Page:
"Then TV interference is almost always the fault of the transmitting equipment!" Matilda
"Whoa now! I didn't say that. I said such a possibility exists with TVI but it is
not present with radio interference. A 'clean' transmitted signal with spurious radiations
attenuated far below FCC requirements can still cause interference in a TV receiver by
overloading stages in the front end, by cross-modulation, or by means of harmonics generated
outside the transmitter by some non-linear device. In all these cases; the fault is not
in the transmitter.
"Front-end overload is very common when the TV receiving antenna is quite near the
transmitting antenna or in the beam of the latter. When an r-f stage is overloaded, it
operates nonlinearly and generates harmonics that are difficult to differentiate from
transmitted harmonics. However, a properly installed high-pass filter at the TV tuner
will greatly attenuate all signals below 54 MHz and usually cure front-end overload,
but it will not affect transmitted harmonics. On the other hand, a low-pass filter installed
on the transmitter output will attenuate harmonics that affect TV reception. So will
proper bypassing, shielding, r-f choking, etc., but we can't go into measures taken to
prevent the radiation of harmonics by ham or CB transmitters. There are books devoted
to that subject."
"Don't forget a strong nearby signal can get into the audio amplifier of a TV set
just as it does with a radio, PA amplifier, or any other audio amplifying device," Barney
suggested. "A high-pass filter mayor may not help this. That business of an external
non-linear device producing harmonics is a rough one. The device can be any oxidized
joint between two pieces of metal, such as downspouting, electrical wiring shielding,
a metal clothes line, joints in a metal tower, a bad lightning arrestor, or what have
you. Often the condition is intermittent, to add to the confusion. The Radio Amateur's
Handbook published by the ARRL is probably the best down-to-earth source of information
on the cause and cure of all kinds of TVI."
"All very interesting - I think - but it doesn't solve my problem," Matilda said impatiently.
"Was the interference only with the audio or was the picture messed up, too?" Mac
asked. "Did you try other channels? If so, were they OK?"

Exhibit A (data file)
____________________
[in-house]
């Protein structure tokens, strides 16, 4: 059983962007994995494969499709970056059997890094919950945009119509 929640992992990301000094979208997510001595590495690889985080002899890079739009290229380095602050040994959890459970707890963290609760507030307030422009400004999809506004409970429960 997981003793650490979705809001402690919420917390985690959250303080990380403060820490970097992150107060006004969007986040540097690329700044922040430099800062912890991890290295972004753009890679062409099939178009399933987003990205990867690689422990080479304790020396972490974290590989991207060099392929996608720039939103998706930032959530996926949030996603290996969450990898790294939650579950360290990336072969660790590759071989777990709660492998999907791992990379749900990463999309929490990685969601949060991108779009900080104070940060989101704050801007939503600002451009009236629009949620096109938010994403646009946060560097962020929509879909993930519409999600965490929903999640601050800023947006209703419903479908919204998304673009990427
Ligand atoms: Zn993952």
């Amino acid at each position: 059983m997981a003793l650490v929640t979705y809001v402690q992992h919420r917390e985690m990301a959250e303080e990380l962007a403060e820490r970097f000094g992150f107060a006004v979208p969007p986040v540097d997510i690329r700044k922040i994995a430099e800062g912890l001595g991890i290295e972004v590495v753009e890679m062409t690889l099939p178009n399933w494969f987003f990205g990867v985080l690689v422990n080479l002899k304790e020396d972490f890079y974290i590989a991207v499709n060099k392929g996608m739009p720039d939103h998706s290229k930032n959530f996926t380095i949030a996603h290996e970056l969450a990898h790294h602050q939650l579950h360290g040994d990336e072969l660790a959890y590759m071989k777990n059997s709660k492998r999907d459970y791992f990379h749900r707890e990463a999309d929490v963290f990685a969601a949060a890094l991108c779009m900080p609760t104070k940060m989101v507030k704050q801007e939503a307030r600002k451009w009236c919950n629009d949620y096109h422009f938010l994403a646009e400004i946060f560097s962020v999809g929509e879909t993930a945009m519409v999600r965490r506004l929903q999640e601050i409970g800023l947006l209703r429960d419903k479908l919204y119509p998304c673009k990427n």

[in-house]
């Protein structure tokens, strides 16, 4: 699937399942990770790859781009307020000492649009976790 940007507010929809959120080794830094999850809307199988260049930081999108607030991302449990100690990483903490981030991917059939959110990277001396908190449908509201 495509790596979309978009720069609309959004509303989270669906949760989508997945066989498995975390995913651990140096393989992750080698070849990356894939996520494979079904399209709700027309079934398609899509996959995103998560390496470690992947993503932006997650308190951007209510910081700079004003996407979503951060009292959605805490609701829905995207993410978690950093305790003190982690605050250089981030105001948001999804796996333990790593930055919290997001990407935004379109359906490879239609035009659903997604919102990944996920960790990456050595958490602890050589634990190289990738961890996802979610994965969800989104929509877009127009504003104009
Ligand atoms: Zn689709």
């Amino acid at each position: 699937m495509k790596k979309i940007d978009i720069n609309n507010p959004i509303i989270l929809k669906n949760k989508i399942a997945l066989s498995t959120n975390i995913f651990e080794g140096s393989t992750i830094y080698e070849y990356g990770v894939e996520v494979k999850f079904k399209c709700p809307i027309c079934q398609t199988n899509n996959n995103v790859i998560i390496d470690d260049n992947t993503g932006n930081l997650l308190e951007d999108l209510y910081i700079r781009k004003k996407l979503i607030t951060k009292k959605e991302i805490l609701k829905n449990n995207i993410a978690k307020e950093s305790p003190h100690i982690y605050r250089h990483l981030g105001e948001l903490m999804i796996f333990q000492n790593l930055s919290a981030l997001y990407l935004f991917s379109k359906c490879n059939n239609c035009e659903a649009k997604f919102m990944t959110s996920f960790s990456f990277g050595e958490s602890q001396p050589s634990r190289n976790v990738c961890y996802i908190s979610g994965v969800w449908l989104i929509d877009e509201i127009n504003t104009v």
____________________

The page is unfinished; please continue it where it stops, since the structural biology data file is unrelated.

"The picture was not disturbed, only Humperdinck's lovely singing. Other channels
were fine, but only Channel 5 carried Humperdinck."
Mac did a little figuring and then made a telephone call. "Now we're getting somewhere,"
he announced as he returned to the desk. "CB Channel 23 on 27.255 MHz has a third harmonic
on 81.765 MHz, only 15 kHz away from the sound carrier frequency of Channel 5. A CB friend
I know tells me the call letters you heard belong to a man living directly across the
alley behind you. Here is his name. The local CB club has a TVI committee, as does the
local ham club, and they will call you shortly and set up a time when they can run some
tests and see where the fault lies: in his transmitter, your receiver, or neither. Then
they will do what they can to correct it."
"What if his transmitter is at fault but he'll not do anything about it?"
A Last Resort. "In that unlikely event you can, as a last resort,
send a complaint to the FCC in Washington, D. C. giving the name, address, and call letters
of the person causing the described interference. If he is not licensed, they will send
letters to him and to you. He will be given your name and address and the nature of your
complaint and will be requested to contact you for the running of tests. He will be requested
then to make a complete report, covering items as his transmitting equipment and your
receiving equipment, the tests he ran and the results, the measures he took to correct
the condition and the success he had, your attitude, and the distance you live from the
TV station being interfered with.
"If you are the only person in your neighborhood experiencing interference or if you
are trying to receive a TV station beyond normal good-reception distance, the FCC probably
will consider your complaint unreasonable and do nothing about it. On the other hand,
if the transmitting station is causing widespread interference to the reception of good
signals, the owner may be mandated to observe silence during prime viewing time until
the condition is corrected Note, however, that lodging a complaint does not mean the
offending station is going to be automatically 'taken off the air.'"
"It might in one case," Barney offered. "If that station is operating illegally -
is not properly licensed, has an antenna higher than the legal limit, or is running more
power than permitted - the operator may be subject to a stiff fine. If he uses profane
or obscene language over the air, this is a federal offense and the fine may be as much
as $10,000, accompanied by imprisonment. A station operating illegally certainly does
not want the FCC monitoring truck parked in his alley."
"It's' far better to settle the complaint at the local level," Mac pointed out. "A
complaint sent the FCC usually means neighbors become enemies; yet they still must cooperate
to clear up the trouble."
"One more thing," Barney interrupted. "Yes?" Matilda questioned, her pencil poised.
"Don't call CB operators 'hams.' They are two entirely different kinds of cats!"
Posted December 13, 2017
Mac's Radio Service Shop Episodes on RF Cafe
This series of instructive stories was the brainchild of none other than John T.
Frye, creator of the Carl and Jerry series that ran in
Popular Electronics for many years. "Mac's Radio Service Shop" began life
in April 1948 in Radio News
magazine (which later became Radio & Television News, then
World), and changed its name to simply "Mac's Service Shop" until the final
episode was published in a 1977
Popular Electronics magazine. "Mac" is electronics repair shop owner Mac
McGregor, and Barney Jameson his his eager, if not somewhat naive, technician assistant.
"Lessons" are taught in story format with dialogs between Mac and Barney.